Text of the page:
Biodiversity Pattern in Species

Biodiversity is the variety observed in organisms at every level of biological organization. As ecologists studied biodiversity in the environment, they observed a regular pattern in which diversity was distributed over the entire area of the planet. Ecologists discovered two broad kinds of diversity patterns, namely:

  • Latitudinal gradient – This is the most well-defined and well-known pattern of biodiversity studies till date. According to this pattern, the species diversity follows a regular pattern as we move from the equator to the polar regions. The plant and animal diversity are observed to be maximum at the equator and it decreases as we move towards the poles. There might be an exception to a few species, but apart from that, it is a generally observed trend. We find species richness in plants and animals at the equator. India, located in the tropical regions, shows high species richness. However, the great Amazon rainforests show maximum biological diversity in terms of the number of species residing in that region. It is believed that in spite of being the region with the highest biodiversity, many species in Amazon are yet to be discovered and identified. The reason for this increased level of biodiversity at the tropics are thought by ecologists to be as follows:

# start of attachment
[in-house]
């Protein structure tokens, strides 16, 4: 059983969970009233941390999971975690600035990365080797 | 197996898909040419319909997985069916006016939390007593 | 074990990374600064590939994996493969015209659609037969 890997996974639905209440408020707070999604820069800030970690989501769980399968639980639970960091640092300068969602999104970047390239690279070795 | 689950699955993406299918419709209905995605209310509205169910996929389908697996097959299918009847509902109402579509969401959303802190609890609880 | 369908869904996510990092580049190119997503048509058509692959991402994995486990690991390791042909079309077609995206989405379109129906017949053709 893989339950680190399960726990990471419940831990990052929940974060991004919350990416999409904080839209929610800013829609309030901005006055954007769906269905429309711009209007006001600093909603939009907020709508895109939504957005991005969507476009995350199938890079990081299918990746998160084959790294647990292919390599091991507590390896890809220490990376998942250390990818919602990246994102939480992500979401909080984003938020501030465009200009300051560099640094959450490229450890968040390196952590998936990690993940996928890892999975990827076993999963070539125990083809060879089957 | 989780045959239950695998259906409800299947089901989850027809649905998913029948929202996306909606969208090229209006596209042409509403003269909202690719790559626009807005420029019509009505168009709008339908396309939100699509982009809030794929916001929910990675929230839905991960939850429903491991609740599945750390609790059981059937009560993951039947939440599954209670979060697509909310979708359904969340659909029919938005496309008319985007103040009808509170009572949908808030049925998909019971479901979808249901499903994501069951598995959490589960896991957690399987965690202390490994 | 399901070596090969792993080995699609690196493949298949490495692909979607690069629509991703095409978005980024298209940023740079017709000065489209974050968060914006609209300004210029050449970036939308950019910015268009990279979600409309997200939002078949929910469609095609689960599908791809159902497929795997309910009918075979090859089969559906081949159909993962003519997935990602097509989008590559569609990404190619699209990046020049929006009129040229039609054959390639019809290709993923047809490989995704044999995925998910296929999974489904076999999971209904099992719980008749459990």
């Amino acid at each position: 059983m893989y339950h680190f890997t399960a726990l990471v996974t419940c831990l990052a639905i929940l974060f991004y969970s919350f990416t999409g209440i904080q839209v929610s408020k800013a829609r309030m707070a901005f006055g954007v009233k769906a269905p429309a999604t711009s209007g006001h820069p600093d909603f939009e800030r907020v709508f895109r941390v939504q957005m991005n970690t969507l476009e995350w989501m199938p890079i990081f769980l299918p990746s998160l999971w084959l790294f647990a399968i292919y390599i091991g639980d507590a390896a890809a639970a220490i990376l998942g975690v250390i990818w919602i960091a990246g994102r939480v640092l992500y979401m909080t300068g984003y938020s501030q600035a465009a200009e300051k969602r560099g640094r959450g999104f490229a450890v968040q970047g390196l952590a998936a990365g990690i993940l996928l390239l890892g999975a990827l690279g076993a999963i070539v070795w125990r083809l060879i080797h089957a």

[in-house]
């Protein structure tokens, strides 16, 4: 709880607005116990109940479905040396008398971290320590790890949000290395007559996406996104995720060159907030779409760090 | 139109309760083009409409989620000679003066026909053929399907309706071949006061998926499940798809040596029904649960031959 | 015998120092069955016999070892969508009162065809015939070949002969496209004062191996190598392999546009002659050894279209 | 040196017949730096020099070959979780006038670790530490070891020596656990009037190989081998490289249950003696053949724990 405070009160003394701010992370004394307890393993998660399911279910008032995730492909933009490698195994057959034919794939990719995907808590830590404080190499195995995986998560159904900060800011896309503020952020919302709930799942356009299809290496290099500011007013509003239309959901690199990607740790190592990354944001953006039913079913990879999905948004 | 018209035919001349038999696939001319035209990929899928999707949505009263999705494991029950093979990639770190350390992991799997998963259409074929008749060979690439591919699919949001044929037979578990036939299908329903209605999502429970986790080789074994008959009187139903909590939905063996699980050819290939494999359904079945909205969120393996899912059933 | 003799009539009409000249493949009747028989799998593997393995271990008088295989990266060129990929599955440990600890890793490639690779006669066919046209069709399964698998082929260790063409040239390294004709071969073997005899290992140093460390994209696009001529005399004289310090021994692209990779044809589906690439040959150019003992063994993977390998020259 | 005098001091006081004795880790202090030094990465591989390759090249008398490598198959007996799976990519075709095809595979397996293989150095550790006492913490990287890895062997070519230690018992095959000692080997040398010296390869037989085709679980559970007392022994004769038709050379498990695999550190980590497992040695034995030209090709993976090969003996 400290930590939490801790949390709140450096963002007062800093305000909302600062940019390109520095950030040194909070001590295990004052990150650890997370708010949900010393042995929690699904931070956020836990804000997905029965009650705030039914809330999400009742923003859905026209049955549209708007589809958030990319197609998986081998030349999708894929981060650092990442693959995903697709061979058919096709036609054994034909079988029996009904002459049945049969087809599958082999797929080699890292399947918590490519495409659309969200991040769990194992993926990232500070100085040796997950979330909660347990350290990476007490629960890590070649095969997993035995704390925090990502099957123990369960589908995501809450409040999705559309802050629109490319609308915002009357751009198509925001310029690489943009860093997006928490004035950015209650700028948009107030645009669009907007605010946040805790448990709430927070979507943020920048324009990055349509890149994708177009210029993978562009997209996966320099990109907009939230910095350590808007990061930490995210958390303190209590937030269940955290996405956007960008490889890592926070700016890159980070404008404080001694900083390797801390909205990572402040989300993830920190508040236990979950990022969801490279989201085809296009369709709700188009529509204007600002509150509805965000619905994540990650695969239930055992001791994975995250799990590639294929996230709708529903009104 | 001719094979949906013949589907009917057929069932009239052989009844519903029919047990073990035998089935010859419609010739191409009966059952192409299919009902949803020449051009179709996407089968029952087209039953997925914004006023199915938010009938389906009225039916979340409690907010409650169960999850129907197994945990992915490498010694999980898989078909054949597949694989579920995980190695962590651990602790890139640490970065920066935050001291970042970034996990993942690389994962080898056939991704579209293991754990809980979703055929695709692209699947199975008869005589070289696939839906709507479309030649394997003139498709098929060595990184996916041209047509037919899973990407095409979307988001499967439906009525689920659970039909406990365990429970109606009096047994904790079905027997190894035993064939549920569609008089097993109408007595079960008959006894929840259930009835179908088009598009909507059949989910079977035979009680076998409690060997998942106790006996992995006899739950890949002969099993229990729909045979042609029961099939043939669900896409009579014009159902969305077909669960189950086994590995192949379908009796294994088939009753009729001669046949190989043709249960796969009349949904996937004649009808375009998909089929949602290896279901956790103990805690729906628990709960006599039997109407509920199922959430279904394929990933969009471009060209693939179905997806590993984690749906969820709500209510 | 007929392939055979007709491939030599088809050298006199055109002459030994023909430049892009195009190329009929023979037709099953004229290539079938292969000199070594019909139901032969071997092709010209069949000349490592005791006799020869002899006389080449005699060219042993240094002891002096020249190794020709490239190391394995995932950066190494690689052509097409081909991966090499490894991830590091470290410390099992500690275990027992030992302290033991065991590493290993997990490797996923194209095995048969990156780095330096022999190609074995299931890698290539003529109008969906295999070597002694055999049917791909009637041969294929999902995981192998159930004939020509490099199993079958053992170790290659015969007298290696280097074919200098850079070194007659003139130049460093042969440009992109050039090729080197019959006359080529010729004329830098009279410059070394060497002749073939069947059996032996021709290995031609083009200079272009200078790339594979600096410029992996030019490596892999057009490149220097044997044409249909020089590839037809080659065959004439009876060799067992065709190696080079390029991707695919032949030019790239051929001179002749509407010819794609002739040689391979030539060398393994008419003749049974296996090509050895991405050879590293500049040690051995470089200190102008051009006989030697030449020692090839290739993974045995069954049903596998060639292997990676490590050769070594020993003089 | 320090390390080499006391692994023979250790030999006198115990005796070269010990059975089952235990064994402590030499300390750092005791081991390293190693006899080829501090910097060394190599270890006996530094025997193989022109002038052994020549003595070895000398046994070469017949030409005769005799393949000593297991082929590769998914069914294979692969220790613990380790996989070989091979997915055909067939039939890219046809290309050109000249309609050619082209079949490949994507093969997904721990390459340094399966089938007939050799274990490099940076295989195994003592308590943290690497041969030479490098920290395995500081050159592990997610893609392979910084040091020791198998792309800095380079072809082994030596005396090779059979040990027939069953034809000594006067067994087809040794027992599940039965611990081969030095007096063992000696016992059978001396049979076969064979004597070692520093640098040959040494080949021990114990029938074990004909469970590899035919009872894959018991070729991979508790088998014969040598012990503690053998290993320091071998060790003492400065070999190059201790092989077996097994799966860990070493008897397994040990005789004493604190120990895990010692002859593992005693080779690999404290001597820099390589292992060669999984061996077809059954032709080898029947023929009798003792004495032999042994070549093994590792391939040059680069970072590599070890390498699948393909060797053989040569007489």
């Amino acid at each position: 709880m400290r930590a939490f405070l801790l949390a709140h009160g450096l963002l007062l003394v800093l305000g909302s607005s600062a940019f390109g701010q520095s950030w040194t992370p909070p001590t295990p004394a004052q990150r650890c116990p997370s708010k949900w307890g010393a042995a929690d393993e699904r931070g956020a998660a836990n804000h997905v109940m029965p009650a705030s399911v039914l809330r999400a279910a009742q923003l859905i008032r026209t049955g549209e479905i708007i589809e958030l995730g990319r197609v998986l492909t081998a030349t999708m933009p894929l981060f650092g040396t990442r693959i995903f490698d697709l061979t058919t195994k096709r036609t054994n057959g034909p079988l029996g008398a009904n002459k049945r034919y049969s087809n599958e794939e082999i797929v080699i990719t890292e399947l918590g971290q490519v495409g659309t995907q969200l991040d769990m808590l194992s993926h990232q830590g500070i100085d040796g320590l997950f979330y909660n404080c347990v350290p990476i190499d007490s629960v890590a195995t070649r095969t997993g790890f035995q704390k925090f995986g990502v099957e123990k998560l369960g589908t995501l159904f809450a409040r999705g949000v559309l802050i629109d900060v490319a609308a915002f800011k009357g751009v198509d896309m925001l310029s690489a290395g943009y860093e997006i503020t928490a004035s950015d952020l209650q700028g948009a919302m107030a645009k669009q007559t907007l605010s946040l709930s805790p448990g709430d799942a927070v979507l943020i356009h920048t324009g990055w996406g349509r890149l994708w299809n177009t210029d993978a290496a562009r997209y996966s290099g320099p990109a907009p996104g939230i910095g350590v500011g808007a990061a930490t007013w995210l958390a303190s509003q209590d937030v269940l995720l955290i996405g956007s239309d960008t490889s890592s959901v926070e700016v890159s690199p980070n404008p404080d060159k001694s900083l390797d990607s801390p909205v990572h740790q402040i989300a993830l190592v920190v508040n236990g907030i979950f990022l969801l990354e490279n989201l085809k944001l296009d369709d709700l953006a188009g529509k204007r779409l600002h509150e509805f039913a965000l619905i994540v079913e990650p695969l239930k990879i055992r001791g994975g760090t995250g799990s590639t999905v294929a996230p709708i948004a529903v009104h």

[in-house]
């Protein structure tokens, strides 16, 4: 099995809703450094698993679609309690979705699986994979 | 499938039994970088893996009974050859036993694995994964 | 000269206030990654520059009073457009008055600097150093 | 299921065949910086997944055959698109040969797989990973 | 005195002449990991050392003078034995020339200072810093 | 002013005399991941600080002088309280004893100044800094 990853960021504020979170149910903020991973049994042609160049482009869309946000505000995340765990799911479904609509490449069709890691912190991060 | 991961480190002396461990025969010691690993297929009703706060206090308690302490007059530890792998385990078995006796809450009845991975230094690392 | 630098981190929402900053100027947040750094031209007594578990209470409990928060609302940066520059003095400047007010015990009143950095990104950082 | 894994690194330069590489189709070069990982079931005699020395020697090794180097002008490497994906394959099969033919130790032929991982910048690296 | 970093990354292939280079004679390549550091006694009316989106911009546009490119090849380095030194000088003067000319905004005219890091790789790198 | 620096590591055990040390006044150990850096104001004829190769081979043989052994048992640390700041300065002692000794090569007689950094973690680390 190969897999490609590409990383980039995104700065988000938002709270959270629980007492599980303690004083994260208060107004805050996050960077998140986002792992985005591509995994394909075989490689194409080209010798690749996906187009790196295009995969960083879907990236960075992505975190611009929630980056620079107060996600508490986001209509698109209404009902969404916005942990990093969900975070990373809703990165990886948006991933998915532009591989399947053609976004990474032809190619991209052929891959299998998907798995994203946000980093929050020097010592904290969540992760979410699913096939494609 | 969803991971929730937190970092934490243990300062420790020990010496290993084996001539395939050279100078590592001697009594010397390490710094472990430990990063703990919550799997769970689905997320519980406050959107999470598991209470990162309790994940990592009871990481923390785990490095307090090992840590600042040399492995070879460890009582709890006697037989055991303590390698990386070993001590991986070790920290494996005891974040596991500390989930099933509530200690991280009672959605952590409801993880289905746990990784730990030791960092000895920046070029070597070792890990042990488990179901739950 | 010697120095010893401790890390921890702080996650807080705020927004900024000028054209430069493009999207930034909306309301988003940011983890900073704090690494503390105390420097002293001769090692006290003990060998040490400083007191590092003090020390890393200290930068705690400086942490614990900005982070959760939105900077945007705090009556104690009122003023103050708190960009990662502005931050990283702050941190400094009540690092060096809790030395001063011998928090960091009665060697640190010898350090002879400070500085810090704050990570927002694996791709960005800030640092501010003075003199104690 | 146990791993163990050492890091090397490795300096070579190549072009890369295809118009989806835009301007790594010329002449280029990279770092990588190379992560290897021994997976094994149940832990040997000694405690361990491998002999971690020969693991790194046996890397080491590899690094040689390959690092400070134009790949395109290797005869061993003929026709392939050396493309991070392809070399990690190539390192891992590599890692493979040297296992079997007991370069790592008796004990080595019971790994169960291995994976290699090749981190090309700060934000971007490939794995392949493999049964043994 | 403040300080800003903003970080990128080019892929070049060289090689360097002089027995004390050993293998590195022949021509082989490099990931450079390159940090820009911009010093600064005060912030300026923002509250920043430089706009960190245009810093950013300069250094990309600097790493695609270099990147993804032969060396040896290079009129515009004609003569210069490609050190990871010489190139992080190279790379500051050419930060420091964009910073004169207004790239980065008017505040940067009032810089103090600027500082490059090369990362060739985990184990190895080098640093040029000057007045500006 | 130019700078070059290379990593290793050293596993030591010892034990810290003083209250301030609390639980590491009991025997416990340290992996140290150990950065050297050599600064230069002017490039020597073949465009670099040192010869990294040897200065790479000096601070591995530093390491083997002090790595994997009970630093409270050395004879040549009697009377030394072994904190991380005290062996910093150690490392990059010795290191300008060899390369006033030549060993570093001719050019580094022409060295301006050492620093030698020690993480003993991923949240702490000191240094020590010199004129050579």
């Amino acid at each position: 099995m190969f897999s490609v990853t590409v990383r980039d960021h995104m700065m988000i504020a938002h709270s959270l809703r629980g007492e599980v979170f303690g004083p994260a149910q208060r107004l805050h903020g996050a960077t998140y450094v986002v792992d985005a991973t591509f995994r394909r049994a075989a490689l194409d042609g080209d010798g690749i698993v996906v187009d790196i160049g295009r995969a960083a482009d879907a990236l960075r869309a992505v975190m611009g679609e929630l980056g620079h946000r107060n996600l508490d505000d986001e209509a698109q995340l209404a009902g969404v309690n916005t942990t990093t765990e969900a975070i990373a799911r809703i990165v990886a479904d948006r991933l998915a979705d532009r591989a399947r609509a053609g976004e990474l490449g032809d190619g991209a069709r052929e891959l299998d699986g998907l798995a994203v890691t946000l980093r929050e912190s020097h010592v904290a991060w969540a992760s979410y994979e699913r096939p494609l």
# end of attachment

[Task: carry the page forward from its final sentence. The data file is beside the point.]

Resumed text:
1. Tropical areas have a more stable climate compared to that of the temperate areas. As a result, the tropics succeed in supporting a higher number of species as the species do not have to keep adapting to a changing season.
  2. Temperate regions have suffered a lot of glaciations in the recent past as a result of which they have had a very unstable environment. Whereas, the tropics have been comparatively stable. Thus, speciation has been more favoured in the tropics compared to that of the temperate lands.
  3. The tropical regions are comparatively more susceptible to solar energy. As a result, the plants in this region receive more energy during photosynthesis. This, in turn, transfers more energy to the successive trophic levels in the food chain. Thus, more energy supports more diversity.
  • Species-Area relationships – The great German geographer and naturalist, Alexander von Humboldt observed the relation between an area and the species richness found in it. He found that as he increased the area of observation, the plant and animal diversity increased but up to a certain level. Mathematically, it can be explained by the equation

log S = log C + Z log A


S = richness of species

C = Y-intercept

Z = regression coefficient

A = Area

The equation can be represented by the following diagram:


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